- 1. The physical game
- 2. Late ball start
- 2.1. Synchronizing the ball start
- 2.2. Accelerating the ball start
- 3. Late timing at release
- 3.1. Lifting the swing
- 4. Swing direction
- 4.1. Bad mental imagery
- 4.2. Fixing the problem
- 5. Lane play limitations
- 5.1. Keep it simple
- 5.2. What can I use right now?
- 5.3. Change your practice habits
- 6. Conclusion
Note: This article is only available to Bowling This Month subscribers.
Bowlers of all levels can struggle with physical, mental, and lane play issues. In my last article that focused on beginner bowlers, we talked about timing, slow feet, spare shooting, and overthinking as some of the most common issues these bowlers face. Intermediate bowlers are another story.
Intermediate-level bowlers are by far the largest category of bowlers. They’ve progressed beyond the basic skill set, but they aren’t yet at an advanced level. However, there are still a lot of commonalities in the issues they face, and we’ll discuss some of these weaknesses in this article.
Intermediate bowlers come in all shapes and sizes, but they generally have the following attributes:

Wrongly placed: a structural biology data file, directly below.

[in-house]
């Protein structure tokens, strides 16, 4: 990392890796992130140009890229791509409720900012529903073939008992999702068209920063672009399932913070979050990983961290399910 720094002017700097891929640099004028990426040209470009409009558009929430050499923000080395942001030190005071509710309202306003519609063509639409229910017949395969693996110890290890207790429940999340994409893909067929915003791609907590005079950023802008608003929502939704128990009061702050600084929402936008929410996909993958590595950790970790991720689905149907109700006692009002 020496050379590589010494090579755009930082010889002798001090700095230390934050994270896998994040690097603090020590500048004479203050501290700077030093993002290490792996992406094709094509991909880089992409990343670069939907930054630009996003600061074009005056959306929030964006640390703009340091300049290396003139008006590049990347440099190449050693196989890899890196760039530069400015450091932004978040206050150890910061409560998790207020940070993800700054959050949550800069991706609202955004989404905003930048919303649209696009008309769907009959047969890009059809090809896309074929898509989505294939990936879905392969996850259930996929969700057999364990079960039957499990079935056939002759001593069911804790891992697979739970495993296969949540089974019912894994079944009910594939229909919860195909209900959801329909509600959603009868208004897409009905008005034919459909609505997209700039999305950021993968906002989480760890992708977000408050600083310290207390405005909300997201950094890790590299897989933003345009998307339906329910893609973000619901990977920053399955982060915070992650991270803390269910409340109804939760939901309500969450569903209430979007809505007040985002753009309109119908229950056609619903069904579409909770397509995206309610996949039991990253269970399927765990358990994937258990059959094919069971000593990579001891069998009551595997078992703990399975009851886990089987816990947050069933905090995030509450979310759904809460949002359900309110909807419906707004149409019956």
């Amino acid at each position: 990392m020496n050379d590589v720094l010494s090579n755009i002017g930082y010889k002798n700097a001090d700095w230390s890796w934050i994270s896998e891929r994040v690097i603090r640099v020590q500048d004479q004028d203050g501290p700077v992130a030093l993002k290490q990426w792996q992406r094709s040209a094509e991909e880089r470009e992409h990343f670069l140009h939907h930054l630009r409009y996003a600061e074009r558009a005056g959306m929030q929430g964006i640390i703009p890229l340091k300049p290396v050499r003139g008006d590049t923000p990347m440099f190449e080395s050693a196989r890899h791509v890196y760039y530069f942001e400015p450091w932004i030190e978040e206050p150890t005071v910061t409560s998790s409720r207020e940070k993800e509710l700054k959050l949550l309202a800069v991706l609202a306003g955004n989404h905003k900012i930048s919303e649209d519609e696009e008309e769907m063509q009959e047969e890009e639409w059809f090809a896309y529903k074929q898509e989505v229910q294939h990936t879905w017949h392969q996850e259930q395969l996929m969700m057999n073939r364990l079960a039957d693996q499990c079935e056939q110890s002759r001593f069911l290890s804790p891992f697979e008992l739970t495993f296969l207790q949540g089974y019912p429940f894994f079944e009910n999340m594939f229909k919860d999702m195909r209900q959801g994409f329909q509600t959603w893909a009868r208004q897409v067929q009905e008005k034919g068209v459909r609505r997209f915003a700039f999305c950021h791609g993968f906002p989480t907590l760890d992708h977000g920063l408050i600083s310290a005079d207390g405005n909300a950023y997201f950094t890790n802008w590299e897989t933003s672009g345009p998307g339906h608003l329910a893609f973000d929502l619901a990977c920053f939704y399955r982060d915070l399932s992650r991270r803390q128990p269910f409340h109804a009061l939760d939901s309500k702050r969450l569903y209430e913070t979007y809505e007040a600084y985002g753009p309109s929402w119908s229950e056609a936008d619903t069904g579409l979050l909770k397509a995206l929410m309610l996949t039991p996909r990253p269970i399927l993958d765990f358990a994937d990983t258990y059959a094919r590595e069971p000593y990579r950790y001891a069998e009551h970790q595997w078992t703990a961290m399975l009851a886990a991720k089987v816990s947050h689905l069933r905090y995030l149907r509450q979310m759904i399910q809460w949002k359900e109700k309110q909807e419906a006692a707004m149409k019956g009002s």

- at least three years of experience with organized bowling (leagues);
- an arsenal of at least two bowling balls (and often lots more);
- fairly developed foundational skills, despite some flaws; and
- an average between 160 and 200.
In my recent series, I addressed a few ways that bowlers in this range can get over the 180 hump or break the 200 average barrier. This article will touch on some of the same mental topics, but it will focus more on the common physical issues that tend to plague bowlers at this level.
The physical game
Just like the previous article in this series, we won’t be talking about the release in this one. Why? Because many intermediate-level players can drastically improve their games (and their releases) by addressing some of the more common technique issues that we will be covering.
In addition, unless a bowler’s goal is to become an elite competitive player, they really don’t need a hugely powerful release to “level up” in terms of average. For those interested more in the release, I suggest you take a look at Coach Juha Maja’s article, ...
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